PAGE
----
I haven’t ridden this bike for five years. A few months ago I noticed that the front tyre was perished. The tyre was cracked, as was the inner tube (tubeless tyres weren’t widely available when this bike was made). The inside of the wheel was badly rusted so I decided to clean it up and repaint it. Then I thought I might as well tidy up and paint the mudguard and forks. One thing led to another. I took off the headlight. The wiring was poor. While I had the headlight off it seemed to make sense to replace all the wiring – and convert the electrics from 6 volts to 12 volts. That meant putting new electronics under the petrol tank.
When I took off the tank I noticed that it rattled. At some stage in its life it had been lined to prevent rust. Thanks to governments that are too thick to understand the consequences of what they do – UK and EU – insisting on ethanol being added to petrol, the lining had turned into broken-up lumps of what looked like old varnish. I flushed out loads of the stuff, it had clogged the fuel pipes and carburettor.
I added flashers, an LED ultrabright running light, and bicycle panniers. If any future owner wants to remove them, that’s fine. I want a safe bike that can be used on today’s roads. You might have noticed that the paint job finished just behind the engine. When the rear tyre needs replacing I’ll have a go at the rest.
Ethanol is added to our diesel and petrol. Ethanol damages engines. There is even an independent report commisioned by government (here) that confirms this (don’t be put off by the title, it’s the conclusions 6.1.1 and 6.3 on page 41 that are so worrying).
‘E10’ in the report refers to the 10% ethanol that the EU says must be added to our fuel by 2013. Currently we add up to 5%, an amount that is already causing damage by rusting fuel tanks, corroding other metal parts and rotting rubber seals.
The topic isn’t sexy enough for the media, and yet the addition of 10% ethanol will be on us before we know it (the year after next!)
As I’ve mentioned before, the addition of ethanol to fuel doesn’t just affect cars. There are tens of thousands of mowers, cultivators, boats, tractors, excavators, emergency generators and other kinds of machinery out there that stand to be (and are already being) damaged by ethanol addition.
The EU directive is a good example of politicians shooting from the hip and failing to commission proper research before making world-altering decisions. Not only is ethanol damaging engines, it is destroying the environment in so many ways. The article here is more than four years old. Since it was written, more and more arable land is being turned over to growing crops for fuel, and the destruction of rainforest for ethanol production is well under way.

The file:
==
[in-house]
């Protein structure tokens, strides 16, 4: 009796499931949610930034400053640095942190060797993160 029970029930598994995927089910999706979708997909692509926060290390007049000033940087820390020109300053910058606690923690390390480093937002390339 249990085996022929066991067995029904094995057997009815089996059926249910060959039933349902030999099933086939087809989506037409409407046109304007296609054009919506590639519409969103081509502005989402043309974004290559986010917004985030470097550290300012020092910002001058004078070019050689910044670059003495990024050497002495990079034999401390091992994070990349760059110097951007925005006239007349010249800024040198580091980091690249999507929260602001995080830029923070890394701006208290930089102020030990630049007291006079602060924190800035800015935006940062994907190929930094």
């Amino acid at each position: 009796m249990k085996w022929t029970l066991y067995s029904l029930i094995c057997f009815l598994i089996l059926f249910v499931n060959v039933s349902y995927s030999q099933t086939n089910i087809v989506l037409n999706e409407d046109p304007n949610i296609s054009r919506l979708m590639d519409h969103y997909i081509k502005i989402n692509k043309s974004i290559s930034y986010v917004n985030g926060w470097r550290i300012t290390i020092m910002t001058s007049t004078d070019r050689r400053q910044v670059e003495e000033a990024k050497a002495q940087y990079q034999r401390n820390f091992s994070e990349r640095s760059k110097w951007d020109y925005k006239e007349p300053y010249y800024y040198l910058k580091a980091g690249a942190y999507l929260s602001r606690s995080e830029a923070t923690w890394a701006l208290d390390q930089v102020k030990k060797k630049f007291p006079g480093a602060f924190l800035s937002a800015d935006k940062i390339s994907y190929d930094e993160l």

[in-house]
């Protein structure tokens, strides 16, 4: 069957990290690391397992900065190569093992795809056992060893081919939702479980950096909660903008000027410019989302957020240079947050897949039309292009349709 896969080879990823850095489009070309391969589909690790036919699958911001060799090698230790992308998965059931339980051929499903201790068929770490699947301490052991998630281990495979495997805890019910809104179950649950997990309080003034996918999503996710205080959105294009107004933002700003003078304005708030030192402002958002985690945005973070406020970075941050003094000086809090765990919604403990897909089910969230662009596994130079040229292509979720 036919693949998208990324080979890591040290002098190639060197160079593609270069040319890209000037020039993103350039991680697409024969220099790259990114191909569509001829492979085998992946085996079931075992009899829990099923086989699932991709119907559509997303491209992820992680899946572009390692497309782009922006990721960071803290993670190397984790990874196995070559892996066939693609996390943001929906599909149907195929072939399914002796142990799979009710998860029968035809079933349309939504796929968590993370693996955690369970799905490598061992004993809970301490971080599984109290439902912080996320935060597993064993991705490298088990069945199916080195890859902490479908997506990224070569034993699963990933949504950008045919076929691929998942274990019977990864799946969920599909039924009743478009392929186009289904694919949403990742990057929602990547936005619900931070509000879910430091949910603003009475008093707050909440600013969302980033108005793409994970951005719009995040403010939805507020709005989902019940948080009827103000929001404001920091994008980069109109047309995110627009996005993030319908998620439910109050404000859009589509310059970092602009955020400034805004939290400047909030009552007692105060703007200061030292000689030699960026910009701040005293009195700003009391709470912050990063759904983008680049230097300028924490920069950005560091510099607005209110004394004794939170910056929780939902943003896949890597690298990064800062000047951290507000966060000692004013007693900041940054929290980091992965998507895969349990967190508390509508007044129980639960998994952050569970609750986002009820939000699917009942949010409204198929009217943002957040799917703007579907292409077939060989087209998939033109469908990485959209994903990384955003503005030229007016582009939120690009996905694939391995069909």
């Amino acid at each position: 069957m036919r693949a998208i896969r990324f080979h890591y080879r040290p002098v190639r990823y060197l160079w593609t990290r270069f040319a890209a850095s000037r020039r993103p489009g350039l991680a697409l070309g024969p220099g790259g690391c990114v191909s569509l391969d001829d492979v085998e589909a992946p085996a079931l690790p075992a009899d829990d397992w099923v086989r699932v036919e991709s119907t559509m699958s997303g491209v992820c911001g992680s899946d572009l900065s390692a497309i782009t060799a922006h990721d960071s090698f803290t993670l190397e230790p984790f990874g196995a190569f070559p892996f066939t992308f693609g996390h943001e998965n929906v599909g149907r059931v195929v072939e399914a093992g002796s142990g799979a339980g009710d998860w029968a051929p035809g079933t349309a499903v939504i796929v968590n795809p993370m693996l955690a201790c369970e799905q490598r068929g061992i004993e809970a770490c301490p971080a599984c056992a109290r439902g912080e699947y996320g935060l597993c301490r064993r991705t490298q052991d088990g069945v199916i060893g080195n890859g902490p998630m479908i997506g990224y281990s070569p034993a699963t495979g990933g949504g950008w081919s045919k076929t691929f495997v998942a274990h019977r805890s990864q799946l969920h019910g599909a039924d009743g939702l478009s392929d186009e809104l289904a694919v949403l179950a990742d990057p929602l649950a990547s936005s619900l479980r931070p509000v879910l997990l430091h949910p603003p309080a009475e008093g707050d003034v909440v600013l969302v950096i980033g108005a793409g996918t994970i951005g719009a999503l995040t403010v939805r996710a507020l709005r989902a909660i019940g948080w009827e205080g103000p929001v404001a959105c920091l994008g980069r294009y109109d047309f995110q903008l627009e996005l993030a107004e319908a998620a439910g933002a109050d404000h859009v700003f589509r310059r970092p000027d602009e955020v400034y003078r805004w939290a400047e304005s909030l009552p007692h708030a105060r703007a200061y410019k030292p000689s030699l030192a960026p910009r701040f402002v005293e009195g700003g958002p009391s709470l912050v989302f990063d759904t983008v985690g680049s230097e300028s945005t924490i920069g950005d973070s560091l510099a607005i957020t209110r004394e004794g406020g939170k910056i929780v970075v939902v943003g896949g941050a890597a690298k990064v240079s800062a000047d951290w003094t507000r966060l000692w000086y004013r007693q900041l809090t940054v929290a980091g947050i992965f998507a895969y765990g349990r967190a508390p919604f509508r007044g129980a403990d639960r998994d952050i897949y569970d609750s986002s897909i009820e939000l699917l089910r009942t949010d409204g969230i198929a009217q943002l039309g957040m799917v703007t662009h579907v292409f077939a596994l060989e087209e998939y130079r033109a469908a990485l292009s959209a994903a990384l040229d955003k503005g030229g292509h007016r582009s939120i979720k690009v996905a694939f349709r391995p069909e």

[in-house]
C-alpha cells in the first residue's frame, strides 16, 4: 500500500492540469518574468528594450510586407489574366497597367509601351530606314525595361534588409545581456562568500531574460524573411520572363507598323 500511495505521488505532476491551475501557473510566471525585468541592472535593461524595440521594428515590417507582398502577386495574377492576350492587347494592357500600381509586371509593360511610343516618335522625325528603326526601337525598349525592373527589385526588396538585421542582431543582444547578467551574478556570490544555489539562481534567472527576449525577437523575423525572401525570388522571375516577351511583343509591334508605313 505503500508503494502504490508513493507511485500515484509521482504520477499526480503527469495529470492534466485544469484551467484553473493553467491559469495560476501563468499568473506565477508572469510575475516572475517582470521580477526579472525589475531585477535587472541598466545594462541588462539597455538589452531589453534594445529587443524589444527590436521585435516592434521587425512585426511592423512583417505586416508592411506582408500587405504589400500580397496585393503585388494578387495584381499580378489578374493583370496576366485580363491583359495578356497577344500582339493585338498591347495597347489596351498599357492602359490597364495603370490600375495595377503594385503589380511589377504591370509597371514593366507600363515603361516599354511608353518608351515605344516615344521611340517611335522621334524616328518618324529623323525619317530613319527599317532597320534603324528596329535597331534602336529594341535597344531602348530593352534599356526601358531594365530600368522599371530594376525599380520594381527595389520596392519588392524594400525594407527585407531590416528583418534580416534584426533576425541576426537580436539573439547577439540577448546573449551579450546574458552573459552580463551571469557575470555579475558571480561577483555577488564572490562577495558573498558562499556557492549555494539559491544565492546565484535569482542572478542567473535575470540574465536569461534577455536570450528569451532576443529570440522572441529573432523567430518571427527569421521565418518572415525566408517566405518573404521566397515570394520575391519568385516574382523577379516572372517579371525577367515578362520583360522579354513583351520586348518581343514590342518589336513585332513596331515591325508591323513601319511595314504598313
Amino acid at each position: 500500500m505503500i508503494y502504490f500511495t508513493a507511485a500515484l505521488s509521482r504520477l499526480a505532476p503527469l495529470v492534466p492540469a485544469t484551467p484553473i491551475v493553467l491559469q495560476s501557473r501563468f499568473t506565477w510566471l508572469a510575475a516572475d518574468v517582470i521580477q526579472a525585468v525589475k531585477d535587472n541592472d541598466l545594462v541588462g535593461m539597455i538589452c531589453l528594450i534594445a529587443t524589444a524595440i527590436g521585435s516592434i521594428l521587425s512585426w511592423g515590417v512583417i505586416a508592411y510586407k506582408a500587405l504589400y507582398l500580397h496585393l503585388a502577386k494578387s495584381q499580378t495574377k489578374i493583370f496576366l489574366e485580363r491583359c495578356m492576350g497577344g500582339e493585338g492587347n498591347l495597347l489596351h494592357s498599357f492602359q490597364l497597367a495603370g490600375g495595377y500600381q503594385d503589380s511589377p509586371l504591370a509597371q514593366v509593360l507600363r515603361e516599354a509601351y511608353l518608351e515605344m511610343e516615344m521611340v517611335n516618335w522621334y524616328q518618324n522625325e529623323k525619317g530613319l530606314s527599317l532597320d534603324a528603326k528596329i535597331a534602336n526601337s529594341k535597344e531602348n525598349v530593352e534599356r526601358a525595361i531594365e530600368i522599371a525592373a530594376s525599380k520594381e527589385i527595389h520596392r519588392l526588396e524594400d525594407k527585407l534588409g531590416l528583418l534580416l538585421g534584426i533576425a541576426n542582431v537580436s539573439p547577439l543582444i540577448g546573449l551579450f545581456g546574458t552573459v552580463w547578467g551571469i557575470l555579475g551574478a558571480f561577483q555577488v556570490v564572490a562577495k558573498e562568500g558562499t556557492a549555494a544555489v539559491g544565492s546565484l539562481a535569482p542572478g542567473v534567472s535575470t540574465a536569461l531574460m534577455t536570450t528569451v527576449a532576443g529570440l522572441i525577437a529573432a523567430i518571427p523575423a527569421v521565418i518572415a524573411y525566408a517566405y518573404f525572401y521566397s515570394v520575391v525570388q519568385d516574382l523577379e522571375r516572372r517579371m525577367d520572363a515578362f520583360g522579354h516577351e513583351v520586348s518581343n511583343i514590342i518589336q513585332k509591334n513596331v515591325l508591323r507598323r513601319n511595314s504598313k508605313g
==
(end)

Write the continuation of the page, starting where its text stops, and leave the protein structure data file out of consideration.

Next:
This is not another dig at BP, I wouldn’t do that to you.
You may know this already. In the UK we now have 5% ethanol added to our petrol (when I did school chemistry it was known as Ethyl Alcohol). This percentage is soon to increase to 10%.
On the face of it this seems a good idea. Anything to wean the world off fossil fuels has to be taken seriously. What isn’t widely known is that ethanol is hygroscopic, it absorbs moisture from the atmosphere and as a result it corrodes steel containers. Ethanol also disolves fibreglass fuel tanks and there are many of these still around. The longer this petrol is stored in steel tanks, particularly if there is air space above the fuel, the more moisture it will absorb and the more corrosive it becomes. Older vehicles are already suffering from corrosion of the metals used in their carburettors and their fuel pumps. Many older fuel tanks (including a tank on one of my bikes) have been given an internal anti-corrosion coating. And guess what? This coating dissolves in ethanol to produce a foul glue that clogs up everything in sight (I should have said out of sight, because it’s all hidden away in the fuel system). Ethanol also rots rubber seals. Don’t think that it is only owners of classic cars and bikes who are affected by this. There are hundreds of thousands of older petrol engines out there, on generators, mowers, cultivators, boats, water pumps, and in farm and contractor’s machinery. All are in danger of damage by today’s petrol.
All of these problems seem trivial compared to the damage this obsession with ‘green’ fuels is doing elsewhere. Land previously used for food crops is now being used to produce biofuels (for diesel as well as petrol). We cannot afford to use our arable land to produce this stuff. The amount of grain required to produce enough ethanol to fill the fuel tank of a large car could feed one person for a year. Indonesia thinks it has the answer to this, and to get more land for biofuel crops it is felling an area of rainforest the size of 300 football pitches every HOUR. See here.
For an excellent and detailed information sheet on the problems (and some solutions) surrounding the use of biofuels in older engines see here. For more on the global problems we are making for ourselves by growing biofuel crops, simply google ‘deforestation diesel’.